Morphing Plants

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B

Baddog

Ok So Crap My Buds Appear to be morphing out on me. I've got what appears to be male flowers popping out under my buds! The strain is Alaskan thunder fuck. Plants are 3 weeks into flower! It looks to be strain specific as I am growing 3 other strains in the same room! There has been no light issues! Clones came from plants that were moved in from veg! I had no problems like this with the last run! My question is there anything I can do to reverse this? Just grasping at straws before I start pulling plants! I'm not exactly sure what causes this except light but I have not had any problems in that area! Its on 16 of 18 plants of this strain and not in the other 2 strains I have growing. I'm Baffled:worried!
Dose anyone have any Ideas!
 
dextr0

dextr0

^^^You can pull nanners (male parts), but u would have to be very careful and watchful. You also need to make certain that there are no light leaks or all that will be in vain.

I was messing with my buds today and saw one nanner and it did pollinate my girls...so very careful if u do. Im just sayin.
 
joeca1i

joeca1i

Looks like you got a bunch of hermie's.If its popping out on all the bud sites,I'd trash um,all your gonna get is seeded buds.
 
R

Relaxed420

There is a Dutch Master product called 'reverse' and it will help prevent if you are still early enough before the seeds start. You can pull the nanners and use reverse if you don't want to have to trash them, but you ARE going to have seeded bud to some point.
 
dextr0

dextr0

You can pull the nanners and use reverse if you don't want to have to trash them, but you ARE going to have seeded bud to some point.
^^^Not necessarily tru. I had a hermi last grow, took nanners off and kept rollin. No seeds.

That said the probability of not having seeds is not very good if you have a hermi in any room. Depends on how u want to do and the risks u willing to take.
 

swisscheese

Guest
There is a Dutch Master product called 'reverse' and it will help prevent if you are still early enough before the seeds start. You can pull the nanners and use reverse if you don't want to have to trash them, but you ARE going to have seeded bud to some point.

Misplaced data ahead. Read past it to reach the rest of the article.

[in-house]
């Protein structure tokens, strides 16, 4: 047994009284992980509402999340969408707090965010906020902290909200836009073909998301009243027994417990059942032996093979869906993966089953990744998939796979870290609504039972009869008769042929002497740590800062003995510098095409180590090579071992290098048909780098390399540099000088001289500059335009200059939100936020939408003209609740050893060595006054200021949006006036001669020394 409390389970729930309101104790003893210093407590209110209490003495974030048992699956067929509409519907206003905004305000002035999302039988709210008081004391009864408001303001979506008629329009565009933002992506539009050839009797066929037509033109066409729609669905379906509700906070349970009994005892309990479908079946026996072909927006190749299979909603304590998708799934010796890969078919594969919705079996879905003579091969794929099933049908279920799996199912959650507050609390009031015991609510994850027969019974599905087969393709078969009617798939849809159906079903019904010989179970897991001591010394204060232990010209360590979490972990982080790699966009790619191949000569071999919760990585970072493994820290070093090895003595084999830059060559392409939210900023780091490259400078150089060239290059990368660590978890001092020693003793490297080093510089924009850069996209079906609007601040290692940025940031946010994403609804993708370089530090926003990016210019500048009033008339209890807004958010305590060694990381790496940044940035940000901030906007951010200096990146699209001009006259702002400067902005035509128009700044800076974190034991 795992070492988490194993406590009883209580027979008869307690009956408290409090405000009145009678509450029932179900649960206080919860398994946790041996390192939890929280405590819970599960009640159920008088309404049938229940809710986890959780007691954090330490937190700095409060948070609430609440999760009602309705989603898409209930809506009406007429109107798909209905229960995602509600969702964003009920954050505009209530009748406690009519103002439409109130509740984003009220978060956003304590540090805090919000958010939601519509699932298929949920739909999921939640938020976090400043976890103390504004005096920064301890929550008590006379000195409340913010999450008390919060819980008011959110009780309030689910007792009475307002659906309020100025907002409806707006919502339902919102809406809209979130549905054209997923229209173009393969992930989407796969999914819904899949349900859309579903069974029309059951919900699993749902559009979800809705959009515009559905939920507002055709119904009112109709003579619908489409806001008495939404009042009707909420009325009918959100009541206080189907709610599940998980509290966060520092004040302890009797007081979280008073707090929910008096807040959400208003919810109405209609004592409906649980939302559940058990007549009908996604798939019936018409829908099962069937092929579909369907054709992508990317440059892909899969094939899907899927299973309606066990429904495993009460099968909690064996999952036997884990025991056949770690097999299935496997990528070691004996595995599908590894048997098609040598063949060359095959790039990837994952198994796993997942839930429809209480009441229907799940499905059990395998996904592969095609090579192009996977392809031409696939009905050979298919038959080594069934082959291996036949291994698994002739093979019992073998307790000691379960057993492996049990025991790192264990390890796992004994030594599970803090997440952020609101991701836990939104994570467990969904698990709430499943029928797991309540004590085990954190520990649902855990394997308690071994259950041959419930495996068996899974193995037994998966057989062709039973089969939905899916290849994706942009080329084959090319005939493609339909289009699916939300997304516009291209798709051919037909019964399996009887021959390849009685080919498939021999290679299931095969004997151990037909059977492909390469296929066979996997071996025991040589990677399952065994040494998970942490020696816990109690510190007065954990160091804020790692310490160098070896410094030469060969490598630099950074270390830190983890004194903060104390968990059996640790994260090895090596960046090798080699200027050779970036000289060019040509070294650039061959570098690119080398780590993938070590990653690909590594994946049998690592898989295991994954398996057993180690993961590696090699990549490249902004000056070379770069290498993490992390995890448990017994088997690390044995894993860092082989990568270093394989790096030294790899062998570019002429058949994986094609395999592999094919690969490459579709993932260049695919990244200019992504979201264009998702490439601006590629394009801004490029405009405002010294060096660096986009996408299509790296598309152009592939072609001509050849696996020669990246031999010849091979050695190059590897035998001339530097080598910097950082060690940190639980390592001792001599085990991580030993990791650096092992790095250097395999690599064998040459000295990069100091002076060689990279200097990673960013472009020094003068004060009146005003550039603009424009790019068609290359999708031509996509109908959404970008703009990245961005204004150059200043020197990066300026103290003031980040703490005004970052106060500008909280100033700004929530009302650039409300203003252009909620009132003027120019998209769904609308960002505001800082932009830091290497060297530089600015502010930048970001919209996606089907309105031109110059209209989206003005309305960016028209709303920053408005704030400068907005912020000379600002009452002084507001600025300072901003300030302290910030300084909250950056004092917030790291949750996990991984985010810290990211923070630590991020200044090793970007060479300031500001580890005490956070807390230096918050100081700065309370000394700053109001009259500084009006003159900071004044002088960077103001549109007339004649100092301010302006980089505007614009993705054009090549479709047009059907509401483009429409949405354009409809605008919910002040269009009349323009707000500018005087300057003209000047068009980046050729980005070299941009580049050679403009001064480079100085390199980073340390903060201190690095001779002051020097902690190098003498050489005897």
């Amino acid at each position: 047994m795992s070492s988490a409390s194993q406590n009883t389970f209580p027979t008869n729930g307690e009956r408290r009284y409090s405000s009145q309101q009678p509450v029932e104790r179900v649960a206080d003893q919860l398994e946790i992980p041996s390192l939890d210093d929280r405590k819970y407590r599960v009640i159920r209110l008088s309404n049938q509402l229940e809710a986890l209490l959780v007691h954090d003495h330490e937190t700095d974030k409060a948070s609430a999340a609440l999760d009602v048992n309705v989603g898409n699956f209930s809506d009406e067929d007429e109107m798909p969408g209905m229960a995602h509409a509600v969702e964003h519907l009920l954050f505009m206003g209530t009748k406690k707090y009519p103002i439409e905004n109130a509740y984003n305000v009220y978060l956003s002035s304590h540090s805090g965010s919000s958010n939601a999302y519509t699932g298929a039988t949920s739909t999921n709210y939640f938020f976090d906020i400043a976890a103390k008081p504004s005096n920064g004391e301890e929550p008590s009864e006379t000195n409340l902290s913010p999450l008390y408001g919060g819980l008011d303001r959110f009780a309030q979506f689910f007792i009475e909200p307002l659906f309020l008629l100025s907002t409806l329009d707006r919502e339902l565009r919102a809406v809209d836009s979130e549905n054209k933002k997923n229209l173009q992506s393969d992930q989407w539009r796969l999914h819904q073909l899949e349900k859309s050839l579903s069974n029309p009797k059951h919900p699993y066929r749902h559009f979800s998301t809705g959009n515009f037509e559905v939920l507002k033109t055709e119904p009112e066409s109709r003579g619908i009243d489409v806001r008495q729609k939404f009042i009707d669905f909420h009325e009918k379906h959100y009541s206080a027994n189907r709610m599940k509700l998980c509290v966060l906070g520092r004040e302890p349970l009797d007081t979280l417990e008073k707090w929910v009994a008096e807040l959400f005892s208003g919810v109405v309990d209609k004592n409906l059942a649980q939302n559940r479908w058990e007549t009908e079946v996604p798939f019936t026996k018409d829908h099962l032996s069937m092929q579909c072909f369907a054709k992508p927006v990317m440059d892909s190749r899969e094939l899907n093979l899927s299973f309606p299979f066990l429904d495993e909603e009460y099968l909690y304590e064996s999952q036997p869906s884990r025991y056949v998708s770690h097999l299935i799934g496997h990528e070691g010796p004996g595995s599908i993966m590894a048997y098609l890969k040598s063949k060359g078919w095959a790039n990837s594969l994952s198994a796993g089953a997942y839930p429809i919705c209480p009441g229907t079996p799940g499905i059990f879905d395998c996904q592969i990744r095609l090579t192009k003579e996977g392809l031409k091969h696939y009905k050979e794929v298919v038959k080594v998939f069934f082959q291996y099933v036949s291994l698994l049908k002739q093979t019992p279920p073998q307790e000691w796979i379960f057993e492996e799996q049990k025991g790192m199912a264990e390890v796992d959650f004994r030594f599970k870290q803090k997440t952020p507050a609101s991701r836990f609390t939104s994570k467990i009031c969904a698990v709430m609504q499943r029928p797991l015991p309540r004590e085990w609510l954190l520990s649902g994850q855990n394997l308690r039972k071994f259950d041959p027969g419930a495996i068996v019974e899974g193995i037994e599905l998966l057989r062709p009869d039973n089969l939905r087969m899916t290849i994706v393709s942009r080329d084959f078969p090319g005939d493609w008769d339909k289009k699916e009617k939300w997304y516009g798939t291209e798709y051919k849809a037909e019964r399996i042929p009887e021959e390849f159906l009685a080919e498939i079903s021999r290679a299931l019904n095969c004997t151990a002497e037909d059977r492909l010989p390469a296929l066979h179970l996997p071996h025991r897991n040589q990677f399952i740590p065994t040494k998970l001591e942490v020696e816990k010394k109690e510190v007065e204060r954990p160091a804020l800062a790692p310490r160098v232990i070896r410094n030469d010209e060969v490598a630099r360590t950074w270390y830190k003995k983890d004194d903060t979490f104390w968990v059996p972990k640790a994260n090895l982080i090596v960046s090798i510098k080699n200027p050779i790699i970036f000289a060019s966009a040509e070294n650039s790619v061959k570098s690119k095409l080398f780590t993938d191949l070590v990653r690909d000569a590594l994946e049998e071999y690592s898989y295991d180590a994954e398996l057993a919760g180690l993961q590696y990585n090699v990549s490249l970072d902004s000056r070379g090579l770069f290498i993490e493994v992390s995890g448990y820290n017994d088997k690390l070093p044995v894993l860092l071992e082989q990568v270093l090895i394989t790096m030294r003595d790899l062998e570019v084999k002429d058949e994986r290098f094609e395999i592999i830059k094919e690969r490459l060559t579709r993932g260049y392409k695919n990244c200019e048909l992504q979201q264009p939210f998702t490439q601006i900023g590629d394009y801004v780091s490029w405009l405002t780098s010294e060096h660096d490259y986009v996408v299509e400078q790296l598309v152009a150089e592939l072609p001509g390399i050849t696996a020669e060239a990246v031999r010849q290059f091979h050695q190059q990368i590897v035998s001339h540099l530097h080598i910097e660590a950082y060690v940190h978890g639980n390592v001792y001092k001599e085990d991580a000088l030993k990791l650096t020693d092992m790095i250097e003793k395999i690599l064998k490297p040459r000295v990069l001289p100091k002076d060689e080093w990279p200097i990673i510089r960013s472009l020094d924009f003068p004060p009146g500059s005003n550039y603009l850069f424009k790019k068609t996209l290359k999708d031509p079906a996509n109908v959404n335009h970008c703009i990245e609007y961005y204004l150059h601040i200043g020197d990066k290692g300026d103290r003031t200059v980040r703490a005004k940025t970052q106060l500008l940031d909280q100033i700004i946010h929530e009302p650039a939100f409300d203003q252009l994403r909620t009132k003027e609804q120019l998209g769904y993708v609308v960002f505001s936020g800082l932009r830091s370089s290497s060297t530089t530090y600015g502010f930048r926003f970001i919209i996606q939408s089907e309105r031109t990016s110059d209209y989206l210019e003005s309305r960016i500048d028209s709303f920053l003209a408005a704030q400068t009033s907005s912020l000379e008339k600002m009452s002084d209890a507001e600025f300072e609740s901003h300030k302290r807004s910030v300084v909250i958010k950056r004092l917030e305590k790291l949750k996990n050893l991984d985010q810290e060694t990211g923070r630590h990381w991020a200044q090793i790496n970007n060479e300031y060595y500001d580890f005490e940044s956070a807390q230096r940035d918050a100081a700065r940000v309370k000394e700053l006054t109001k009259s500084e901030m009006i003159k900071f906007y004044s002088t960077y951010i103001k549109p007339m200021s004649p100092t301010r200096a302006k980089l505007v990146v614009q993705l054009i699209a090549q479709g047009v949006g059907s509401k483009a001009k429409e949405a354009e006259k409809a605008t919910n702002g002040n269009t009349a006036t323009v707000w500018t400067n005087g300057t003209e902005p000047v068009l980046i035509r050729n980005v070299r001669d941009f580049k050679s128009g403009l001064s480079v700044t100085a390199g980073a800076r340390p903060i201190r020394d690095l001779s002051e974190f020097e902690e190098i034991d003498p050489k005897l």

Reverse I am skeptical on as I had nanners after 2 applications on multiple plants, almost right after.
 
L

lil miss lone

I don't think you are using reverse correctly. I've never used it, but the hydro-shop guy explained that it will help a plant go into reveg from flowering. I too thought it was for reversing a plants gender, like that silver stuff.

Edit: just read up on the reverse and it seems that the hydro guy told me wrong (or I missunderstood) Seems it is for spraying male flowers that pop up. Learn something new everyday.
 
B

Baddog

Well I Chopped them down! Thanks for all the Imput Guys! The determining factor is I run a sealed room, and I do not want to battle male spore in my room! On with the next crop! Thanks again
 

swisscheese

Guest
Well I Chopped them down! Thanks for all the Imput Guys! The determining factor is I run a sealed room, and I do not want to battle male spore in my room! On with the next crop! Thanks again

Good call every day you hesitate is more beans messing your other stuff up. May want to mist the plants with ph adjusted water to nullify any leftover pollen.
 
Dr. Detroit

Dr. Detroit

It could all have been a natural process.

Soma teaches us that late into flower many female plants will throw off a couple of stamens to get an emergency batch of seeds out before the end of the growth cycle. He uses these plants to make natural feminized seeds, since any pollen will be from a female plant with an XX chromosome pollinating another XX female plant (even herself). Not necessarily a bad thing at all.

With there just being a couple of stamens in a sea of pistils that would be my guess. True hermaphrodites have many of both types of sexual organs, while natural feminization only has a very few male flowers.
 
johnursery

johnursery

i have to dissagree that its not a bad thing at all, i think its a terrible trait and it shouldnt be allowed to continue!!! i have only had 1 TRUE hermi in my years of growing, but females that throw pollen sacs is so common its disturbing, and that trait has ruined good strains because its so hard to breed out...
 
Dr. Detroit

Dr. Detroit

i have to dissagree that its not a bad thing at all, i think its a terrible trait and it shouldnt be allowed to continue!!! i have only had 1 TRUE hermi in my years of growing, but females that throw pollen sacs is so common its disturbing, and that trait has ruined good strains because its so hard to breed out...